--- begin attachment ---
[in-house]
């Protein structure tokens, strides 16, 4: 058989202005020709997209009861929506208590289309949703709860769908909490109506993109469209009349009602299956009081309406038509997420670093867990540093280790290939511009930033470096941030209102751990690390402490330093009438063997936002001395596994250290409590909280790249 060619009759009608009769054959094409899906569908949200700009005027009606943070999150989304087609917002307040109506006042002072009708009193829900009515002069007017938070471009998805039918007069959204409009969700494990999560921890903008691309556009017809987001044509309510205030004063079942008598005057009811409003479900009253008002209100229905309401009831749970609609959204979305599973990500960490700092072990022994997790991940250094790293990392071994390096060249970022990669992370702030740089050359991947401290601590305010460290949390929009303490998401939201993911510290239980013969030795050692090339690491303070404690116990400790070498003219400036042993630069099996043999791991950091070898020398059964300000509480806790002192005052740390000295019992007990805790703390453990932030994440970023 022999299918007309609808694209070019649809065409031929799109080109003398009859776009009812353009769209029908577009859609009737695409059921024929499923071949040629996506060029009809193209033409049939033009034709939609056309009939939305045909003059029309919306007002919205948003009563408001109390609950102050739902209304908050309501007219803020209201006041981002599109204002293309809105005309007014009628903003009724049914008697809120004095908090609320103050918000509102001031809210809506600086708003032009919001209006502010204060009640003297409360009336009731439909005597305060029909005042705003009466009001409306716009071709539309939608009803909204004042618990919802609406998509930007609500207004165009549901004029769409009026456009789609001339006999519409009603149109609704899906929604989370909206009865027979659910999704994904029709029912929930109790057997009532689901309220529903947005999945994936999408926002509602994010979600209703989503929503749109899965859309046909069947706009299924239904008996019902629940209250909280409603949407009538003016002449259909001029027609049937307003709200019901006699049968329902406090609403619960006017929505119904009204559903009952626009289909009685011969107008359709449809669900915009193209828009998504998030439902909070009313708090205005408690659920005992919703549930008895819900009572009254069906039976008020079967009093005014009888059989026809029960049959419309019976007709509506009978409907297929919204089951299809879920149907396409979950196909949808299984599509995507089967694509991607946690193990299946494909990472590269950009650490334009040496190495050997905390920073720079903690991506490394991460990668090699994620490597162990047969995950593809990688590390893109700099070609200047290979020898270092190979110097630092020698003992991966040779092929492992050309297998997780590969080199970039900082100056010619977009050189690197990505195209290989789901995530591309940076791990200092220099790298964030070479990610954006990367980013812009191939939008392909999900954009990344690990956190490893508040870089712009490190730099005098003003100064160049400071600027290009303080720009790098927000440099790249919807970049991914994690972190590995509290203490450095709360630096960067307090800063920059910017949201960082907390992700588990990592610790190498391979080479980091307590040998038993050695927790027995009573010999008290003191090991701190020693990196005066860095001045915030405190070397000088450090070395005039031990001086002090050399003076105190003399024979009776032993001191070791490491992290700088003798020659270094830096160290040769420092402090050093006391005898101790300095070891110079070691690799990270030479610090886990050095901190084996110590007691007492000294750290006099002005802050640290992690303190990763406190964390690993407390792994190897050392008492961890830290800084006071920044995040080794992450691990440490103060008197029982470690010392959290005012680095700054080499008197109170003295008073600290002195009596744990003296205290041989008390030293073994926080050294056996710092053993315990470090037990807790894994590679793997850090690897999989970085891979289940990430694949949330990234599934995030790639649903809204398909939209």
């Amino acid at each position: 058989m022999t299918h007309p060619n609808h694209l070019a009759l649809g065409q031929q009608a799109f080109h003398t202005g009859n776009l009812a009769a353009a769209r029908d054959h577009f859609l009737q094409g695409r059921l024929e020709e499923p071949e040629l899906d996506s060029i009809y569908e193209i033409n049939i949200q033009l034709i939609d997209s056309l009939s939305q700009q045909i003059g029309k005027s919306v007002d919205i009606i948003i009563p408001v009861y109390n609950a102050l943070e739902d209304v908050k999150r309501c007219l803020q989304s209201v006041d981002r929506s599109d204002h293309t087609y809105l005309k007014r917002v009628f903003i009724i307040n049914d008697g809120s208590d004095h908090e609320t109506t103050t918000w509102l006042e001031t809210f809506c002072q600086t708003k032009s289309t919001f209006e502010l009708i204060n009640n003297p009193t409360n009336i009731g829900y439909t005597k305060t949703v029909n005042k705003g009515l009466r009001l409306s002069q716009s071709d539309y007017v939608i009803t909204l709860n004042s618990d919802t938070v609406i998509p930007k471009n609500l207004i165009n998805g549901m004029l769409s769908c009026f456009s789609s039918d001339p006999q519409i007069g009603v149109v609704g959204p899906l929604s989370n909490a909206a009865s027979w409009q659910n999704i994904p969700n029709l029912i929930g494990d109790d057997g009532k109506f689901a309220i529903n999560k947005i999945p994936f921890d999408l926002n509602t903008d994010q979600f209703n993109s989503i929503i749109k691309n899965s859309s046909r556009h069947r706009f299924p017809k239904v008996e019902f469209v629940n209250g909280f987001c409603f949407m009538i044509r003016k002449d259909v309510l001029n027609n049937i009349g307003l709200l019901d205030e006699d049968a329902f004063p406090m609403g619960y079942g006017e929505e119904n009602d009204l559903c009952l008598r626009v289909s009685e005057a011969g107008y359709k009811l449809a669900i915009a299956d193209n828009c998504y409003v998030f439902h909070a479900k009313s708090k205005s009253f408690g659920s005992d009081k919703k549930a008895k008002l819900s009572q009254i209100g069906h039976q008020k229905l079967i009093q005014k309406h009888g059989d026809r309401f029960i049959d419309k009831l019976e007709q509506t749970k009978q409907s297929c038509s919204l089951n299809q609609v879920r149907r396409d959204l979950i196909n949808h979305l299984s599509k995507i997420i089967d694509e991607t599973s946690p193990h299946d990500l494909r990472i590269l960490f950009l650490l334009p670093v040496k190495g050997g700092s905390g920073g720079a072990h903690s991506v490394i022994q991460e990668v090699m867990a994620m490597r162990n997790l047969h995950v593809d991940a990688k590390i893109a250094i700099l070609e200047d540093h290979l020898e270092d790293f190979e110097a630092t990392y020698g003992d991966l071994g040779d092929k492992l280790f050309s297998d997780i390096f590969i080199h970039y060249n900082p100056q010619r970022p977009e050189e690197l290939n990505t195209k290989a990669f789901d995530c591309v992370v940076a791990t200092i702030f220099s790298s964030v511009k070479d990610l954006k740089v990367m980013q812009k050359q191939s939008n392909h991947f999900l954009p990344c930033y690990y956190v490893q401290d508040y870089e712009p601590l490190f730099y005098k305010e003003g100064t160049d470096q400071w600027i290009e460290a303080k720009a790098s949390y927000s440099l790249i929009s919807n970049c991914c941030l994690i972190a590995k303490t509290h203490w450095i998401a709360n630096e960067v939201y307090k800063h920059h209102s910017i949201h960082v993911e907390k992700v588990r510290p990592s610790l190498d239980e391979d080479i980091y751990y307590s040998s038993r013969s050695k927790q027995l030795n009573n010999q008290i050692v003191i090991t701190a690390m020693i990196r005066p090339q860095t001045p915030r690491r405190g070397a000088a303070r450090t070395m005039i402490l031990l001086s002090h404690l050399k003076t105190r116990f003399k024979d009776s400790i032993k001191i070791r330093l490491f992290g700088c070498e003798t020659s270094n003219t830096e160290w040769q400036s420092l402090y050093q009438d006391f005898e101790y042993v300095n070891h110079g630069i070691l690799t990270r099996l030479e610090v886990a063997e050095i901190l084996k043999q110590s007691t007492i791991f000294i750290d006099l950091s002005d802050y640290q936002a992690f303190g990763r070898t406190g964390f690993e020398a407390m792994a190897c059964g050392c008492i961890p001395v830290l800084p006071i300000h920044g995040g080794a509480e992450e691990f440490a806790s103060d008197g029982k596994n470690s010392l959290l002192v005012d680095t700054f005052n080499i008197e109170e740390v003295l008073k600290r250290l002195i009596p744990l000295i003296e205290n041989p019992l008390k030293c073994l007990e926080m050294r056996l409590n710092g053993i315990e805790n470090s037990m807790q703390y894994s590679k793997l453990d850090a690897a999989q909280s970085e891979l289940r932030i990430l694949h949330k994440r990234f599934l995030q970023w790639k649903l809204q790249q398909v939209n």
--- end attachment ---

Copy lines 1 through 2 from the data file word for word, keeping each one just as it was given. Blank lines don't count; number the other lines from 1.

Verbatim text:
[in-house]
């Protein structure tokens, strides 16, 4: 058989202005020709997209009861929506208590289309949703709860769908909490109506993109469209009349009602299956009081309406038509997420670093867990540093280790290939511009930033470096941030209102751990690390402490330093009438063997936002001395596994250290409590909280790249 060619009759009608009769054959094409899906569908949200700009005027009606943070999150989304087609917002307040109506006042002072009708009193829900009515002069007017938070471009998805039918007069959204409009969700494990999560921890903008691309556009017809987001044509309510205030004063079942008598005057009811409003479900009253008002209100229905309401009831749970609609959204979305599973990500960490700092072990022994997790991940250094790293990392071994390096060249970022990669992370702030740089050359991947401290601590305010460290949390929009303490998401939201993911510290239980013969030795050692090339690491303070404690116990400790070498003219400036042993630069099996043999791991950091070898020398059964300000509480806790002192005052740390000295019992007990805790703390453990932030994440970023 022999299918007309609808694209070019649809065409031929799109080109003398009859776009009812353009769209029908577009859609009737695409059921024929499923071949040629996506060029009809193209033409049939033009034709939609056309009939939305045909003059029309919306007002919205948003009563408001109390609950102050739902209304908050309501007219803020209201006041981002599109204002293309809105005309007014009628903003009724049914008697809120004095908090609320103050918000509102001031809210809506600086708003032009919001209006502010204060009640003297409360009336009731439909005597305060029909005042705003009466009001409306716009071709539309939608009803909204004042618990919802609406998509930007609500207004165009549901004029769409009026456009789609001339006999519409009603149109609704899906929604989370909206009865027979659910999704994904029709029912929930109790057997009532689901309220529903947005999945994936999408926002509602994010979600209703989503929503749109899965859309046909069947706009299924239904008996019902629940209250909280409603949407009538003016002449259909001029027609049937307003709200019901006699049968329902406090609403619960006017929505119904009204559903009952626009289909009685011969107008359709449809669900915009193209828009998504998030439902909070009313708090205005408690659920005992919703549930008895819900009572009254069906039976008020079967009093005014009888059989026809029960049959419309019976007709509506009978409907297929919204089951299809879920149907396409979950196909949808299984599509995507089967694509991607946690193990299946494909990472590269950009650490334009040496190495050997905390920073720079903690991506490394991460990668090699994620490597162990047969995950593809990688590390893109700099070609200047290979020898270092190979110097630092020698003992991966040779092929492992050309297998997780590969080199970039900082100056010619977009050189690197990505195209290989789901995530591309940076791990200092220099790298964030070479990610954006990367980013812009191939939008392909999900954009990344690990956190490893508040870089712009490190730099005098003003100064160049400071600027290009303080720009790098927000440099790249919807970049991914994690972190590995509290203490450095709360630096960067307090800063920059910017949201960082907390992700588990990592610790190498391979080479980091307590040998038993050695927790027995009573010999008290003191090991701190020693990196005066860095001045915030405190070397000088450090070395005039031990001086002090050399003076105190003399024979009776032993001191070791490491992290700088003798020659270094830096160290040769420092402090050093006391005898101790300095070891110079070691690799990270030479610090886990050095901190084996110590007691007492000294750290006099002005802050640290992690303190990763406190964390690993407390792994190897050392008492961890830290800084006071920044995040080794992450691990440490103060008197029982470690010392959290005012680095700054080499008197109170003295008073600290002195009596744990003296205290041989008390030293073994926080050294056996710092053993315990470090037990807790894994590679793997850090690897999989970085891979289940990430694949949330990234599934995030790639649903809204398909939209």